One of my dear friends shared this story with me. It perfectly describes what all too often happens to students when practicing or rehearsing. Sadly, left unchecked, the problem it portrays can cause our students to believe they can’t succeed.
Once upon a time there was a very strong wood-cutter. He asked for a job from a timber merchant and he got it. The pay was very good and so were the work conditions and for that reason the wood-cutter was determined to do his very best. His boss gave him an axe and showed him the area in the forest where he was to work. The first day the wood-cutter cut down 18 trees. His boss was extremely impressed and said, “Well done. Keep it up. You are our best wood-cutter yet.” Motivated by his boss’s words, the wood-cutter tried even harder the next day, but he only cut down 15 trees. The third day he tried even harder but only cut down 10 trees. Day after day the woodcutter cut down fewer and fewer trees. His boss came to him and told him that if he did not chop down more trees each day he would lose his job. The wood-cutter needed the job, so he tried harder and harder. He worked during his lunch breaks and tea breaks, but still he could not cut down enough trees. “I must be losing my strength” the wood-cutter thought to himself. He worked over-time, but still it was not enough. Eventually his boss came to him and told him he was fired. The wood-cutter was really upset, but he knew that he had worked as hard as he could and just did not have enough time to chop more trees. He sadly handed his axe back. The boss took one look at the axe and asked, “When was the last time you sharpened your axe?” “Sharpen my axe?” the wood-cutter replied. “I have never sharpened my axe. I have been too busy trying to cut down enough trees.”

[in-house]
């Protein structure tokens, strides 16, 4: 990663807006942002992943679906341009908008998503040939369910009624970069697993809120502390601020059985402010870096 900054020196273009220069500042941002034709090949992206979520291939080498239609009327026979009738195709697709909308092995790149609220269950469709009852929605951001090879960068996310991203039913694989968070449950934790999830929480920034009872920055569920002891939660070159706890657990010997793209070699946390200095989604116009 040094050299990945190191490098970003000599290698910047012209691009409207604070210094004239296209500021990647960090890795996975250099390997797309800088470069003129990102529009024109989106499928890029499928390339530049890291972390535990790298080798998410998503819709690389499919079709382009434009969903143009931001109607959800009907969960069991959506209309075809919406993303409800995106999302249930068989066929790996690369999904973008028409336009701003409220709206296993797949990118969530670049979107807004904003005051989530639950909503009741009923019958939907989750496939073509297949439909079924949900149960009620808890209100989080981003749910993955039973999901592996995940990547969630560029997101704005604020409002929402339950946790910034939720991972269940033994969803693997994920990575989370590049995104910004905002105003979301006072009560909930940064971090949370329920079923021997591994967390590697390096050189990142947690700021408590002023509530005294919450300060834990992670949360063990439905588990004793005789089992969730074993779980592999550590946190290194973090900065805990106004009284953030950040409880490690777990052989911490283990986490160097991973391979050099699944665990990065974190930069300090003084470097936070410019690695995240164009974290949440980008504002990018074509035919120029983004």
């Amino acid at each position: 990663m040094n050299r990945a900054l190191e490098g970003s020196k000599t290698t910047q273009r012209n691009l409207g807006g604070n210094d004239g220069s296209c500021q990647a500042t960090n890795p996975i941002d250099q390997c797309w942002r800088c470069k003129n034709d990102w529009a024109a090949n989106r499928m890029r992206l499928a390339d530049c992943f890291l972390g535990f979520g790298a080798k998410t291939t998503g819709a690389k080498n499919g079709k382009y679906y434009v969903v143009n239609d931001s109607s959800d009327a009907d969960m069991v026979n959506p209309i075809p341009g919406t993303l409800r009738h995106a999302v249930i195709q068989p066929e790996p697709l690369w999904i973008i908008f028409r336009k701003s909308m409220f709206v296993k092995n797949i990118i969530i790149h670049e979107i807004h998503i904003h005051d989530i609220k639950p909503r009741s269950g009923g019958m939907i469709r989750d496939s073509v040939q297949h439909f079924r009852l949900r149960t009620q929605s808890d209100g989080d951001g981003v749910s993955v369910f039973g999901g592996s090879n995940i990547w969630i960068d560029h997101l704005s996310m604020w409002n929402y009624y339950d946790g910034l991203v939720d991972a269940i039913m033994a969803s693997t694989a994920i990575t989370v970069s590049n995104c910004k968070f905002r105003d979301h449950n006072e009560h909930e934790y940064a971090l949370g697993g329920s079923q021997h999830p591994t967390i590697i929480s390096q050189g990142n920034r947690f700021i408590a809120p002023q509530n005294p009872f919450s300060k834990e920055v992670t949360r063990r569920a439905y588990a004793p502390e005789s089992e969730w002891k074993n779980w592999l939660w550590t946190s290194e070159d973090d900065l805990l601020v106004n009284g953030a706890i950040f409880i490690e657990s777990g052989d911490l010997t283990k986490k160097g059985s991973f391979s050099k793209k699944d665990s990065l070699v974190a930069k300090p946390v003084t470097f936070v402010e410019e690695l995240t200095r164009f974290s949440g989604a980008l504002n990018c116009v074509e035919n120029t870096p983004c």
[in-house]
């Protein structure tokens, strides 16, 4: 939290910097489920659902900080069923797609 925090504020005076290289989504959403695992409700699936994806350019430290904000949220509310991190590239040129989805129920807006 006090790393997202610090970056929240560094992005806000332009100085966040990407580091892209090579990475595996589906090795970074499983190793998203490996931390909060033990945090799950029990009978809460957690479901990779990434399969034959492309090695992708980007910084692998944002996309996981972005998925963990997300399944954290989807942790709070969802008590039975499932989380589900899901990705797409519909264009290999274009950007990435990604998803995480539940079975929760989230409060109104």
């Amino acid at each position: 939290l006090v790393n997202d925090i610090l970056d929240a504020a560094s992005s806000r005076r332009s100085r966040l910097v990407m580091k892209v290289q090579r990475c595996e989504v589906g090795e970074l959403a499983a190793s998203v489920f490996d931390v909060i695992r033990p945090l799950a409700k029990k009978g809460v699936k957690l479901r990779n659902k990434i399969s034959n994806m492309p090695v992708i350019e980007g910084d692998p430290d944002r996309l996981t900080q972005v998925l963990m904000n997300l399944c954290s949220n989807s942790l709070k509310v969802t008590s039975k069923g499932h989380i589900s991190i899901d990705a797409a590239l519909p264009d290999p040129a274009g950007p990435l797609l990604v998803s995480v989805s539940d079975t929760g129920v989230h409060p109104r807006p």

I wonder how many students I have encouraged, required or forced to keep “cutting down trees” to the point where they developed bad habits from fatigue, lost interest from lack of success, or found no enjoyment from frustration? I wonder how much better my students would have succeeded if I better helped them take the time to “sharpen their axes,” taught them better how to “sharpen their axes,” and guided them to understand the value of “sharpening their axes?”
Peter Loel Boonshaft, Director of Education
About the Author
Dr. Boonshaft is the author of the critically acclaimed best-selling books Teaching Music with Passion, Teaching Music with Purpose, and Teaching Music with Promise. Dr. Boonshaft is currently on the faculty of Hofstra University in Hempstead, New York, where he is Professor of Music and Director of Bands. He has also been named Director of Education for KHS America. He was honored by the National Association for Music Education and Music For All as the first recipient of the “George M. Parks Award for Leadership in Music Education.”
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